Jan 15, 2020

House votes to send articles of impeachment to Senate

Photo: Chip Somodevilla/Getty Images

The House approved a resolution on Wednesday appointing House managers for the impeachment trial and transmitting the articles of impeachment to the Senate. Rep Collin Peterson (D-Minn.) was the sole Democrat to vote against the resolution.

Why it matters: The vote triggers the start of the long-anticipated Senate trial, which has been delayed for nearly a month after the House approved two articles of impeachment against President Trump for abuse of power and obstruction of Congress.

Driving the news: Pelosi named the seven House managers at a press conference earlier Wednesday.

  • House Intelligence Chairman Adam Schiff (D-Calif.)
  • House Judiciary Chairman Jerry Nadler (D-N.Y.)
  • Rep. Val Demings (D-Fla.)
  • Rep. Hakeem Jeffries (D-N.Y.)
  • Rep. Zoe Lofgren (D-Calif.)
  • Rep. Jason Crow (D-Colo.)
  • Rep. Sylvia Garcia (D-Texas)

What's next: After the vote, Pelosi will hold an Engrossment Ceremony photo op with the impeachment managers, after which they will travel through the Capitol to present the articles of impeachment to the secretary of the Senate. Once the articles successfully land in the Senate, there will be a few days of housekeeping and procedural work.

  • Senate Majority Leader Mitch McConnell (R-Ky.) is expected to recess the substantive part of the trial — opening arguments and the Q&A period — until Tuesday in order to give House managers and Trump's defense team a few days to prepare.
  • On Tuesday, the Senate is also expected to vote on an organizing resolution that will lay out the terms for the trial.
  • Several key Senate Republicans — including those up for tough re-election races, those comfortable bucking Trump, and those retiring at the end of this year — are insisting there be specific language ensuring a vote on whether to call witnesses and request documents.

Senate Minority Leader Chuck Schumer (D-N.Y.) is also expected to use the vote on the resolution to push Democrats' messaging.

  • A Democratic leadership aide told Axios that they will force votes on subpoenaing key witnesses such as Trump's former national security advisor John Bolton, acting chief of staff Mick Mulvaney, Mulvaney's senior advisor Robert Blair, and top White House budget official Michael Duffey, as well as relevant documents.
  • This has concerned some vulnerable Senate Republicans who are worried about the optics of a fair trial: "The Democratic amendments that will be offered in the beginning will be designed to screw us," a Republican Senate aide told Axios. "Like, 'How can we cut these to look like an ad?'"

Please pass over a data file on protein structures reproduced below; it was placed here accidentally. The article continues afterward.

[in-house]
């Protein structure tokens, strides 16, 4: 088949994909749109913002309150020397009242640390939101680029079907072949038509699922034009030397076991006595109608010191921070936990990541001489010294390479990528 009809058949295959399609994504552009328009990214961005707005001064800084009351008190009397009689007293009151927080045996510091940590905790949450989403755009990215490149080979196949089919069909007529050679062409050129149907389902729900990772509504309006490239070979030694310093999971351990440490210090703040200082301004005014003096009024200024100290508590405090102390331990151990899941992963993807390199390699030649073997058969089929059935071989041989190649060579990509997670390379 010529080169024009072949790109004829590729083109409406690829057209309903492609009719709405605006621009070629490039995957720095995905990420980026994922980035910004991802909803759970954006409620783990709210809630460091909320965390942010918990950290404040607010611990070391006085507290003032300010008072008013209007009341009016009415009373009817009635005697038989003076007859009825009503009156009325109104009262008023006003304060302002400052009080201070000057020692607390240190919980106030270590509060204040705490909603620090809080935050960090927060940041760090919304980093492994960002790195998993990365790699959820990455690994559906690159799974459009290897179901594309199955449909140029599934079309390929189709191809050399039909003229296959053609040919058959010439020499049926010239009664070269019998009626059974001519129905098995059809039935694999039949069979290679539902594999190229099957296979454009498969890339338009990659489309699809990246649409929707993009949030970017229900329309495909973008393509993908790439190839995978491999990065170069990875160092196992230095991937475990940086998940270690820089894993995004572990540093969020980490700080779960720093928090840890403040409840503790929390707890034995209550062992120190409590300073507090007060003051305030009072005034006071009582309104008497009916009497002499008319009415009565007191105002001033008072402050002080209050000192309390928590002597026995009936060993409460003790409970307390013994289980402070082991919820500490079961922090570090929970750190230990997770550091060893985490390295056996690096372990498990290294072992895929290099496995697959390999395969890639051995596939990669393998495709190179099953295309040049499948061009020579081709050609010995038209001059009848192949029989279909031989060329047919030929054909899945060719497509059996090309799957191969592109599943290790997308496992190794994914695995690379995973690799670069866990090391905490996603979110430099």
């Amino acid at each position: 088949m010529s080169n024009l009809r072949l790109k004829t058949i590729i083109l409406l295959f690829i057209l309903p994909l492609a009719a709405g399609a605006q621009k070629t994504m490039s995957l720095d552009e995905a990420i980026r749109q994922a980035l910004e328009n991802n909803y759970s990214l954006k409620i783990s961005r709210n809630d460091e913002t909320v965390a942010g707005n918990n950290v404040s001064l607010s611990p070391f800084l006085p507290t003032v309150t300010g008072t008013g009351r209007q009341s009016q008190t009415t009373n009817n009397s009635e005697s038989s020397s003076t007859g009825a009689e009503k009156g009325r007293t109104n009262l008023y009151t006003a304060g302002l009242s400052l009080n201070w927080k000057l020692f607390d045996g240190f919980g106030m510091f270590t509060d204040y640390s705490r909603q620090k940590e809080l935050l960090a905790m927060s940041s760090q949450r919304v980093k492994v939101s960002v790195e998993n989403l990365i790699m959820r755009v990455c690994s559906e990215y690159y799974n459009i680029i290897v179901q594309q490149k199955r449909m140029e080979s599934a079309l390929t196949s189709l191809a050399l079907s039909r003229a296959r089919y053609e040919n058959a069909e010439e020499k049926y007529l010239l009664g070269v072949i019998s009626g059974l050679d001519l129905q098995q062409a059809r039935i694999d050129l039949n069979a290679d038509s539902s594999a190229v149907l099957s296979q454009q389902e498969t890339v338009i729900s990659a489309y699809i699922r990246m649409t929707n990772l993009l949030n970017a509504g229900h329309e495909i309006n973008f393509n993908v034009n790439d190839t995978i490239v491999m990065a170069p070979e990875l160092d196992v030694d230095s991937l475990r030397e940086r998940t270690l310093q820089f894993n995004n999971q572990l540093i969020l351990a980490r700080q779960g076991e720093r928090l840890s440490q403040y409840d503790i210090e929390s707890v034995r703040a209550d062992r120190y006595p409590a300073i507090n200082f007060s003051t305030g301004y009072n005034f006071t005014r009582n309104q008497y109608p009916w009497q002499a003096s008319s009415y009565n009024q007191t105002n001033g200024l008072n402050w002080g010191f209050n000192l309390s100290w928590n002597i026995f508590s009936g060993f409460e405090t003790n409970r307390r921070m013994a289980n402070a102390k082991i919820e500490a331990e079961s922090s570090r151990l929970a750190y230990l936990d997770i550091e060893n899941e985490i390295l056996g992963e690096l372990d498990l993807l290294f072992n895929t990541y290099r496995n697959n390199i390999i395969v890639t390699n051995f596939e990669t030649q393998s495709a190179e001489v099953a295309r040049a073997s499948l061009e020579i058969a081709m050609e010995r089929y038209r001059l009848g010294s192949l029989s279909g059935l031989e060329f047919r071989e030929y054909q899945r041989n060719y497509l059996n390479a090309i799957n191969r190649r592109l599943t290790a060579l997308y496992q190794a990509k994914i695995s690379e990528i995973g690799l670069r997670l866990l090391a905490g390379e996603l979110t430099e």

Worth noting: The resolution gives managers authority to submit additional evidence to the Senate. Last night, impeachment investigators sent the House Judiciary committee new evidence obtained from Lev Parnas, a Giuliani associate indicted by the Southern District of New York.

  • The public release of some of these materials could give Democrats new ammunition to pressure vulnerable Senate Republicans to allow new testimony from witnesses.

Go deeper: Yovanovitch urges Ukraine probe after Parnas phone records release

Go deeper

Updated 1 hour ago - Politics & Policy

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Illustration: Sarah Grillo/Axios

  1. Global: Total confirmed cases as of 3 p.m. ET: 6,703,686 — Total deaths: 393,393 — Total recoveries — 2,906,748Map.
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Scoop: German foreign minister to travel to Israel with warning on annexation

Heiko Maas. Photo: Michael Kappeler/picture alliance via Getty Images

German Foreign Minister Heiko Maas is expected to travel to Israel next week to warn that there will be consequences if Israeli leaders move forward with plans to annex parts of the West Bank, Israeli officials and European diplomats tell me.

Why it matters: Israeli and European officials agree that if Israel goes ahead with unilateral annexation, the EU will respond with sanctions.

Minneapolis will ban police chokeholds following George Floyd's death

A memorial for George Floyd at the site of his death in Minneapolis. Photo: Steel Brooks/Anadolu Agency via Getty Images

Minneapolis has agreed to ban the use of police chokeholds and will require nearby officers to act to stop them in the wake of George Floyd's death, AP reports.

Why it matters: The agreement between the city and the Minnesota Department of Human Rights, which has launched an investigation into Floyd's death while in police custody, will be enforceable in court.